Please accept my apologies and refer me to another post if this issue has already been cleared (I imagine there is a good chance it has).
By no means do I mean to disrespect the library (overall, I’m overwhelmed with the number of positive things I’ve heard).
However, I also hear things like using your own architectures instead of predefined ones, using your own dataloaders, etc. is very difficult with fastai. Essentially, the argument is that you can very easily use fastai’s features(tricks, some even call it) but as soon as you want to develop something outside of the scope of the library, it’s extremely difficult because of the lack of documentation.
Perhaps this information is outdated?
I’m considering starting the (seemingly incredible) courses offered here and to that end, I’m interested in hearing your perspectives on the above.
So, if anything could rebut these comments on the library and thereby strengthen my confidence in going with fastai, I’d be very happy.
You should definitely take the fastai course. I was this close to not taking it, and I’m glad I ended up choosing it. I can confidently say, without taking any of the other deep learning courses out there, fastai is the better one to take, heh. Some things I wouldn’t have ended up doing if not for this course.
The course makes you start doing from the first lesson by creating a functioning image classifer, as opposed to most other courses which start you from scratch at the very bottom, only making you do something practical until the last 20% of the course.
The fastai library helps a lot in this regard because of its high level abstraction. I can’t speak on how the fastai library used to be, but the current version is built in a modular manner. Think of the fastai library as a bunch of boxes — you can toss your PyTorch DataLoaders or custom PyTorch classes into those boxes for extra functionality and decreased boilerplate. You can quite easily use your own custom PyTorch classes with fastai.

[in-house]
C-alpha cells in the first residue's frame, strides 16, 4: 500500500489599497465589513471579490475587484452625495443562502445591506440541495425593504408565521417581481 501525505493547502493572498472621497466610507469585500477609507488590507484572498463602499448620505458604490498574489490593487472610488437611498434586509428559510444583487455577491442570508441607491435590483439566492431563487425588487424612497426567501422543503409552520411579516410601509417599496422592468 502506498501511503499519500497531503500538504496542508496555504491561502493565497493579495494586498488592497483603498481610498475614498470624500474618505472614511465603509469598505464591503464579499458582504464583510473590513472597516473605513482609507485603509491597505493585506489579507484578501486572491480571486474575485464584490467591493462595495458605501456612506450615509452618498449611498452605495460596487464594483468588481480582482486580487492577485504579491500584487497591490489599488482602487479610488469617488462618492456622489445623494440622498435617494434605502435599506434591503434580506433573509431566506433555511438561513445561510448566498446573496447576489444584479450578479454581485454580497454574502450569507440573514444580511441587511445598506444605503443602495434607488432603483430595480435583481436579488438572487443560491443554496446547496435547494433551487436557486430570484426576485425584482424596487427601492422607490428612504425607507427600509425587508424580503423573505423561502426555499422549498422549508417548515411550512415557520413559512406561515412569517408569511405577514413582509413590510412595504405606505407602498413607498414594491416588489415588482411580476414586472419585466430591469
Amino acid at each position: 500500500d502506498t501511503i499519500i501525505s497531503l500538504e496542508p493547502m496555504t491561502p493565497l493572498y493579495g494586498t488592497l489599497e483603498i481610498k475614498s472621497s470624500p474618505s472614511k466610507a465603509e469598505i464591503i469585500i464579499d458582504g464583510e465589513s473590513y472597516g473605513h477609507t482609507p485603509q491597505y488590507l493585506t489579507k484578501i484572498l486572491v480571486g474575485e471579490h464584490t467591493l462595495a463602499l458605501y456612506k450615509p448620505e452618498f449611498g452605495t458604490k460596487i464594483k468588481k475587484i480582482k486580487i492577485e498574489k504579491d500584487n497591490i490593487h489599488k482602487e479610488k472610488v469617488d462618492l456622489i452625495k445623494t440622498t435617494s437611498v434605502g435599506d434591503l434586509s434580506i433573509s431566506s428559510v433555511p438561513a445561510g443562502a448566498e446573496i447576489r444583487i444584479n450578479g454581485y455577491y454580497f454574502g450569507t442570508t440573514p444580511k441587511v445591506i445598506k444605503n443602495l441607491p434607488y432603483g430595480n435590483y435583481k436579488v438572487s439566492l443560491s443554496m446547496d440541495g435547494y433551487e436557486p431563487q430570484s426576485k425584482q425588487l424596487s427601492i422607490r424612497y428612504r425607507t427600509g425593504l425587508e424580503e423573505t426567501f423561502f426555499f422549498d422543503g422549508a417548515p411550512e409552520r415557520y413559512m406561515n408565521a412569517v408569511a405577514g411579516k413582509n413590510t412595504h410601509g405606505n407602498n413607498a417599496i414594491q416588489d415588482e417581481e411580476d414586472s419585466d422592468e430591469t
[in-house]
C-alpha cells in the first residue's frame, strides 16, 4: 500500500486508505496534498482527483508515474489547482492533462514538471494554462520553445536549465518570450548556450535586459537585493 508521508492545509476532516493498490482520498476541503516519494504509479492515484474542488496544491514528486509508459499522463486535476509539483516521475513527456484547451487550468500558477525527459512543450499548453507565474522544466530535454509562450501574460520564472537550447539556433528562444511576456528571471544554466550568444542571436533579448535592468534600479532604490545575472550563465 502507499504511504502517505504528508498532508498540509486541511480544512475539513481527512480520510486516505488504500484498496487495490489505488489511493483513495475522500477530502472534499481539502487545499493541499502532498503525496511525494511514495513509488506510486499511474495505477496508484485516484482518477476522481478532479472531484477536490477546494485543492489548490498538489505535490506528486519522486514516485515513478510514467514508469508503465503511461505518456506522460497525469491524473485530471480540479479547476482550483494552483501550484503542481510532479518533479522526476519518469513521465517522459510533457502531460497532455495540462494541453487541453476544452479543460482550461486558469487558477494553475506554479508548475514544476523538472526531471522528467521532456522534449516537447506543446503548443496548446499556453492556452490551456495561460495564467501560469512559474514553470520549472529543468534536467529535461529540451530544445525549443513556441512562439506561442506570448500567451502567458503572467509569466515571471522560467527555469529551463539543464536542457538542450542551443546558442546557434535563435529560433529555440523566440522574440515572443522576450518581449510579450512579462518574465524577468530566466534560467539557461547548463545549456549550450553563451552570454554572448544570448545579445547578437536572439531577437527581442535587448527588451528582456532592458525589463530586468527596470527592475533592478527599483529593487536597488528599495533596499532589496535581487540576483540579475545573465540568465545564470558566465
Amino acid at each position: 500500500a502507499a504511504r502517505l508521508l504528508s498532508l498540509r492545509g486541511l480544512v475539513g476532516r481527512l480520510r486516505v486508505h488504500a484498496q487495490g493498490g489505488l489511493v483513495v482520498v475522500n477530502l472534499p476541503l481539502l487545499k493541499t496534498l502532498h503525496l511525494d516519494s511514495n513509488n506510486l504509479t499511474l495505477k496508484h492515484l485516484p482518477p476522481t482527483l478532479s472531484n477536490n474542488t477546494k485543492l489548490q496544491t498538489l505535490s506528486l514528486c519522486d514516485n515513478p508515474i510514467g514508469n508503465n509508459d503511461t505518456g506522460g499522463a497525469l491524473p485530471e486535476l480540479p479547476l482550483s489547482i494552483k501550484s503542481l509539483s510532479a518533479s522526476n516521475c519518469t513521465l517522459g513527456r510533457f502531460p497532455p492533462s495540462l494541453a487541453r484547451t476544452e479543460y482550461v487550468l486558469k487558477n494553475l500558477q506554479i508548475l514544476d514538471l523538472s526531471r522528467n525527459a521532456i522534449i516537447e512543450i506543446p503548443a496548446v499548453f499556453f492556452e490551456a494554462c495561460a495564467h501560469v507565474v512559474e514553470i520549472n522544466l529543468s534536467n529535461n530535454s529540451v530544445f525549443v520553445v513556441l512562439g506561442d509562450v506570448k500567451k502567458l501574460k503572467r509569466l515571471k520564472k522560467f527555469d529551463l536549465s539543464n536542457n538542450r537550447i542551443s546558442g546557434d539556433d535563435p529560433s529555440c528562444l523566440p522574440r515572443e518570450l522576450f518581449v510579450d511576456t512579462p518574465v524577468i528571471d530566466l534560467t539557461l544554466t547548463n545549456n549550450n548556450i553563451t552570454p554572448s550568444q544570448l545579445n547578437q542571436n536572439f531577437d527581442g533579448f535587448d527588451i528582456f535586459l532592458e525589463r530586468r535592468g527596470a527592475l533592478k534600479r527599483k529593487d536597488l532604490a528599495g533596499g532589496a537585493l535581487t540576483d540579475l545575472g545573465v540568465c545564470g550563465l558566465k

That said, I do find the fastai docs to be kinda meh, but the library itself good.
However, it’s not about learning the library, but rather the underlying concepts. You can always transfer your underlying concepts to another library and end up using it quite easily. Libraries are simply tools; concepts are what you need.
I’d highly recommend going for this course.
Essentially, the argument is that you can very easily use fastai’s features(tricks, some even call it) but as soon as you want to develop something outside of the scope of the library, it’s extremely difficult because of the lack of documentation.
I very much feel this way, the tutorials are excellent but the documentation I find very difficult to navigate. Additionally, if you don’t subscribe to the
import * approach, the heavy use of patching can cause methods to be straight up absent from classes which is difficult.
That being said, I still recommend the course and retake it myself each time it comes out. If the fastai framework itself doesn’t do what you want it to do you can take your learnings out of it and use them in another framework like lightning or ignite, or in pure pytorch, or apply it to another library like TF or JAX. Once you know the concepts it’s easy enough to transfer the skills to a new syntax
Well said, thanks a lot for that. It seems that the tradeoff still favors going for the course and absorbing as much knowledge from it as possible!
Along the way I also wrote https://walkwithfastai.com to help with that. While you may see there’s a new course, do know all the free content on there too has helped many many people get a better grasp on fastai